4.2.2. KMO Validity Analysis

Validity tests are used to judge whether the items are reasonable and meaningful. In this case, the data analysis method of factor analysis was used as our validity test. Factors including the Kaiser–Meyer–Olkin (KMO) value, communality, percentage of explained variance, and factor loading were used to perform a comprehensive analysis, to verify the validity of the data. The KMO value is used to judge the appropriateness of information extraction; communality is adopted to eliminate unreasonable items; the percentage of explained variance is used to describe the information extraction level; and factor loading is utilized to measure the correspondence of factors (dimensions) to items. It can be seen from Table 4 that the communality for all items was higher than 0.4, suggesting that information for the items could be extracted. Additionally, the KMO value was 0.947, which is larger than 0.6, meaning that information could be extracted from the data. Moreover, the percentage of explained variance of a single factor was 73.115%, and the cumulative percentage of explained variance of the rotated factors was 73.115% (>50%), which implied that information could be extracted from the items. Finally, the correspondence of the factors (dimensions) to the items was determined and combined with the factor loading, to verify whether it met our expectations. If it meets expectations, this means that the data have validity; otherwise, the information extraction needs to be adjusted. The options are regarded as having correspondence to factors as long as the absolute value of the factor loading exceeds 0.4 (Table 4).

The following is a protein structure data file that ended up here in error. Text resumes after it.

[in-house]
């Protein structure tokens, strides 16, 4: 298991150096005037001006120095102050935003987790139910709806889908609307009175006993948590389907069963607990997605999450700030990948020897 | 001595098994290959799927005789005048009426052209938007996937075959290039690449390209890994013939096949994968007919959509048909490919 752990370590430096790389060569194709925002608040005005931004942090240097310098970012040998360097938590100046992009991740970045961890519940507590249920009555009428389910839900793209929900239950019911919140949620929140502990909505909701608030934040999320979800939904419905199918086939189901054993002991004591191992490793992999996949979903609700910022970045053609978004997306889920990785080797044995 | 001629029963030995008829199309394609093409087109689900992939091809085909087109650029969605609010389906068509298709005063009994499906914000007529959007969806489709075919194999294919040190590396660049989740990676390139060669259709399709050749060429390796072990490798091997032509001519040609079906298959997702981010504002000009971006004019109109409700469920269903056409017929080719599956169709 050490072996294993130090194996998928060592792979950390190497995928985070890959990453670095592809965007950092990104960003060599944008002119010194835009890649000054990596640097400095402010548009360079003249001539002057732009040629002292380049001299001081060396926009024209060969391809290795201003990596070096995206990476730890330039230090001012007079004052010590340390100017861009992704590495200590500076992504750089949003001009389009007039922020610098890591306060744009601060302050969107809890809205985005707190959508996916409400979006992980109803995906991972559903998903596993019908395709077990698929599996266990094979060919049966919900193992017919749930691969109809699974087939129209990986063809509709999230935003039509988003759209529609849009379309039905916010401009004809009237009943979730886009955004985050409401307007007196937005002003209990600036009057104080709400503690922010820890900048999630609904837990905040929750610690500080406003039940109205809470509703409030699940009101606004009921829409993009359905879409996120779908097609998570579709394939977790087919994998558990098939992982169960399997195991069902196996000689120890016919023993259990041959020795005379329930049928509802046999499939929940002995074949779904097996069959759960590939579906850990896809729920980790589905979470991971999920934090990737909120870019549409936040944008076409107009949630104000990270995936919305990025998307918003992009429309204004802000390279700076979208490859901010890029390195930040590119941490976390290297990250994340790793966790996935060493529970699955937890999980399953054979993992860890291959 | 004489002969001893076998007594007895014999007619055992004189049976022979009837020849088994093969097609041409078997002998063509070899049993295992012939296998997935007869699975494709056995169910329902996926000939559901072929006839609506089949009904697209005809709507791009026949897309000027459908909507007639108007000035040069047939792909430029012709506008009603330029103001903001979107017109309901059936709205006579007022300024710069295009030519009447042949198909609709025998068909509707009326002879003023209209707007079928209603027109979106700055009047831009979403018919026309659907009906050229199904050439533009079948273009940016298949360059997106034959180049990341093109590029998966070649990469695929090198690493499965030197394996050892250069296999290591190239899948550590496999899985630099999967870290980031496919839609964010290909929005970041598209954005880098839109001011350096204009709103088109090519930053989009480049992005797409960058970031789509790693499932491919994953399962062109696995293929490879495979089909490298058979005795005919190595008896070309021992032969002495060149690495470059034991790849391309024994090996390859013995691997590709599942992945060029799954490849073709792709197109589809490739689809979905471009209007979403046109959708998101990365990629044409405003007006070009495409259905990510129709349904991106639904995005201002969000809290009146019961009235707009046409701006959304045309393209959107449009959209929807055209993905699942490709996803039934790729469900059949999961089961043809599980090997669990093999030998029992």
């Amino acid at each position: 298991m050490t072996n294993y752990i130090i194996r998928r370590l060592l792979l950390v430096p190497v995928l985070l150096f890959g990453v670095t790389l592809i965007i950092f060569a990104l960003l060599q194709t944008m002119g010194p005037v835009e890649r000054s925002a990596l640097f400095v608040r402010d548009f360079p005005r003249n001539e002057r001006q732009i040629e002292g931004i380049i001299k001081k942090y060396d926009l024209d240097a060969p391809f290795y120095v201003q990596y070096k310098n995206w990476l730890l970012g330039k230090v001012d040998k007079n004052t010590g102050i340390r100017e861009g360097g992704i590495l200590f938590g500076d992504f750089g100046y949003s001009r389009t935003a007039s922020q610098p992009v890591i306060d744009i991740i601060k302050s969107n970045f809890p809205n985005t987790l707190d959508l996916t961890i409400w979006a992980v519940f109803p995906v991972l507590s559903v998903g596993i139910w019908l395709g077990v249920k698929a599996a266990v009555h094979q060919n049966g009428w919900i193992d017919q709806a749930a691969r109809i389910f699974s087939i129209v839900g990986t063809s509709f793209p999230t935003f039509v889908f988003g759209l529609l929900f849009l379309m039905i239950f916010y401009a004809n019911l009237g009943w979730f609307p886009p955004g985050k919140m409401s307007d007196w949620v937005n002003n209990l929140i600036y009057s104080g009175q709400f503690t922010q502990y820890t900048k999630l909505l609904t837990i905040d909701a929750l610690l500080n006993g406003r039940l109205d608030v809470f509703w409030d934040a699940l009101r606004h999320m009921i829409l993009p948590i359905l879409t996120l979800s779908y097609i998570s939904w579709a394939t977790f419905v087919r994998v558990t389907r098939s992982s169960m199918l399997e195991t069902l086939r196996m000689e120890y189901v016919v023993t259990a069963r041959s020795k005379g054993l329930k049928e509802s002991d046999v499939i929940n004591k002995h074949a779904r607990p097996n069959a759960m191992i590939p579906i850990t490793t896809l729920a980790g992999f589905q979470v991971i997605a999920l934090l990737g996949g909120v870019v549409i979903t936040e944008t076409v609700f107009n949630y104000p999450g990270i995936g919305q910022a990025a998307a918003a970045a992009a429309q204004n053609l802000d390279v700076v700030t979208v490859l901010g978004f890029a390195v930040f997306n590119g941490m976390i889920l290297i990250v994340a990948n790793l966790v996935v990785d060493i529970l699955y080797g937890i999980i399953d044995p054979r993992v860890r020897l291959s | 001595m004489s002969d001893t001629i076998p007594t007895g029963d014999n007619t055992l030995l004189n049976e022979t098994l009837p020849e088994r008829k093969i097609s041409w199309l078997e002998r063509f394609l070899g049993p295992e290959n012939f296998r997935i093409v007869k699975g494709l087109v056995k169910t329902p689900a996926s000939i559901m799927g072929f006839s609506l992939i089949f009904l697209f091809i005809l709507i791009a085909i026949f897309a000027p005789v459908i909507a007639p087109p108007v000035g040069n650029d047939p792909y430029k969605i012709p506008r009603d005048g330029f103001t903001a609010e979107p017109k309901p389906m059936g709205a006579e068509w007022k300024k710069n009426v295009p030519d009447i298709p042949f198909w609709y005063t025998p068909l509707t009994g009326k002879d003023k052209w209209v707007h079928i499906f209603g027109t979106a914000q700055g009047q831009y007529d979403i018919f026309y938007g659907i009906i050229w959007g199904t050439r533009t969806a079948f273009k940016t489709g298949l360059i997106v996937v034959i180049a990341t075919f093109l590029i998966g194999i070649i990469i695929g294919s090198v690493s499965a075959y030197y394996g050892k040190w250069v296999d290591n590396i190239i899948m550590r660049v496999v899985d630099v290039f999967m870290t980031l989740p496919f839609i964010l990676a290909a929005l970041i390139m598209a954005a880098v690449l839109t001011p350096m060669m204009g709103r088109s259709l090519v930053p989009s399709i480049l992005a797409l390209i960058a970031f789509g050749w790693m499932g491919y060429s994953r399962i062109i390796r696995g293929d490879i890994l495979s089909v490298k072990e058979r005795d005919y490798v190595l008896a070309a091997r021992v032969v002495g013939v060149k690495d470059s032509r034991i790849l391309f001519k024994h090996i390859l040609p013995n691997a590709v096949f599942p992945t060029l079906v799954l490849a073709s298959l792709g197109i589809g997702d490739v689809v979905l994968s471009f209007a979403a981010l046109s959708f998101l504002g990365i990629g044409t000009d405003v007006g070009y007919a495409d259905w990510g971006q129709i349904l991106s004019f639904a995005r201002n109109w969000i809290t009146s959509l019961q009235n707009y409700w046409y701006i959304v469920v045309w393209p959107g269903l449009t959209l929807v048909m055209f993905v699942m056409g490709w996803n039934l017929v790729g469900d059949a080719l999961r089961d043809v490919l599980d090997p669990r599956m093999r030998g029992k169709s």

KMO and Bartlett tests were used to verify the validity. Table 4 shows that the KMO value was 0.947, which is larger than 0.8, indicating that the research data were suitable for extracting information (evidencing good validity, albeit indirectly) (Table 5).

5. QCA

In recent years, the QCA method has been applied in the research on smart cities and industrial platforms, which has demonstrated its effectiveness in exploring urban development models under the combined effects of technology, policies, and socio-economic factors [38]. Furthermore, this method overcomes the limitations of traditional quantitative research methods in order to deal with complex causal relationships. Through QCA, researchers can identify the key configuration of conditions that drives the successful construction of smart cities and, thanks to its emphasis on equivalent heterogeneity, the patterns of how industrial platforms promote their development, thus providing a strong basis for urban planning and policy making [39]. Accordingly, QCA was chosen as the methodological basis for this study, with confidence that it would effectively address the key topic at hand, namely the complex combination of conditions and causal paths in the construction of smart cities and industrial platforms.

5.1. Data Calibration

Before calibrating the data, we needed to calculate the values of each conditional variable and outcome variable. In this case, since we were using reflective variables, the mean values of the measurement indices could be used to directly represent the indices.